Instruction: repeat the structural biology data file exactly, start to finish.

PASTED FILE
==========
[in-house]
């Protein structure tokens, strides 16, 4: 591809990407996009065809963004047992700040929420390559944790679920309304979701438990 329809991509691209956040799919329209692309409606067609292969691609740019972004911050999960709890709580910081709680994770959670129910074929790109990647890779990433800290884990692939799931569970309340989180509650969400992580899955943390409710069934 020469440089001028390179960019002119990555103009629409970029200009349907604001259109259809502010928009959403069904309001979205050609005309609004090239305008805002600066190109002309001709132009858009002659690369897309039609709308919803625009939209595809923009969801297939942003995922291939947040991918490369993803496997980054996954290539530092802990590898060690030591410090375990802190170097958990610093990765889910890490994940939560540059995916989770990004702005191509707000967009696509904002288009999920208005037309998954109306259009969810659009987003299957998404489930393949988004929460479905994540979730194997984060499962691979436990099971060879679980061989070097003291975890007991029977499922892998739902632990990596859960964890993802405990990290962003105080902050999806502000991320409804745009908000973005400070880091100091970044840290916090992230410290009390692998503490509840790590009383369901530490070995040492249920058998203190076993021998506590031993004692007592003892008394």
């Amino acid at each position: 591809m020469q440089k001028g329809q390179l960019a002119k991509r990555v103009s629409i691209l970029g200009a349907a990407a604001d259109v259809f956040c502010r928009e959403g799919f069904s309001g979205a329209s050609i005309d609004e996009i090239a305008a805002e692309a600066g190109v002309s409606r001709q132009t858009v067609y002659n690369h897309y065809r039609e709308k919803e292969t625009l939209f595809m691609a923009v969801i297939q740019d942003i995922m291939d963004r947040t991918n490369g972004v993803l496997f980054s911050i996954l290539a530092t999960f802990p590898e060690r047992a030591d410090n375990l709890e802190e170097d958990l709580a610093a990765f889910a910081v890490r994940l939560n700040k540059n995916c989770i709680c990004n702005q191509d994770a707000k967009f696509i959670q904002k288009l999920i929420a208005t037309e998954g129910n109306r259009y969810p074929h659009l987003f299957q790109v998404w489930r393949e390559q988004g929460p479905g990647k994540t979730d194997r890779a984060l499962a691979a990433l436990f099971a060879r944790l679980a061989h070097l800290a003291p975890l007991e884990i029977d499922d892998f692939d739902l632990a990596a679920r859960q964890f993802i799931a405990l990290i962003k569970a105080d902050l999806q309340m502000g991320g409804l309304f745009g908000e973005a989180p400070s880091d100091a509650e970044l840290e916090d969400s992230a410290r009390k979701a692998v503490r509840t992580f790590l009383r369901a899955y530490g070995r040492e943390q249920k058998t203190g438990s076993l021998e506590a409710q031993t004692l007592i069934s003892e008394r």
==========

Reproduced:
[in-house]
């Protein structure tokens, strides 16, 4: 591809990407996009065809963004047992700040929420390559944790679920309304979701438990 329809991509691209956040799919329209692309409606067609292969691609740019972004911050999960709890709580910081709680994770959670129910074929790109990647890779990433800290884990692939799931569970309340989180509650969400992580899955943390409710069934 020469440089001028390179960019002119990555103009629409970029200009349907604001259109259809502010928009959403069904309001979205050609005309609004090239305008805002600066190109002309001709132009858009002659690369897309039609709308919803625009939209595809923009969801297939942003995922291939947040991918490369993803496997980054996954290539530092802990590898060690030591410090375990802190170097958990610093990765889910890490994940939560540059995916989770990004702005191509707000967009696509904002288009999920208005037309998954109306259009969810659009987003299957998404489930393949988004929460479905994540979730194997984060499962691979436990099971060879679980061989070097003291975890007991029977499922892998739902632990990596859960964890993802405990990290962003105080902050999806502000991320409804745009908000973005400070880091100091970044840290916090992230410290009390692998503490509840790590009383369901530490070995040492249920058998203190076993021998506590031993004692007592003892008394």
């Amino acid at each position: 591809m020469q440089k001028g329809q390179l960019a002119k991509r990555v103009s629409i691209l970029g200009a349907a990407a604001d259109v259809f956040c502010r928009e959403g799919f069904s309001g979205a329209s050609i005309d609004e996009i090239a305008a805002e692309a600066g190109v002309s409606r001709q132009t858009v067609y002659n690369h897309y065809r039609e709308k919803e292969t625009l939209f595809m691609a923009v969801i297939q740019d942003i995922m291939d963004r947040t991918n490369g972004v993803l496997f980054s911050i996954l290539a530092t999960f802990p590898e060690r047992a030591d410090n375990l709890e802190e170097d958990l709580a610093a990765f889910a910081v890490r994940l939560n700040k540059n995916c989770i709680c990004n702005q191509d994770a707000k967009f696509i959670q904002k288009l999920i929420a208005t037309e998954g129910n109306r259009y969810p074929h659009l987003f299957q790109v998404w489930r393949e390559q988004g929460p479905g990647k994540t979730d194997r890779a984060l499962a691979a990433l436990f099971a060879r944790l679980a061989h070097l800290a003291p975890l007991e884990i029977d499922d892998f692939d739902l632990a990596a679920r859960q964890f993802i799931a405990l990290i962003k569970a105080d902050l999806q309340m502000g991320g409804l309304f745009g908000e973005a989180p400070s880091d100091a509650e970044l840290e916090d969400s992230a410290r009390k979701a692998v503490r509840t992580f790590l009383r369901a899955y530490g070995r040492e943390q249920k058998t203190g438990s076993l021998e506590a409710q031993t004692l007592i069934s003892e008394r």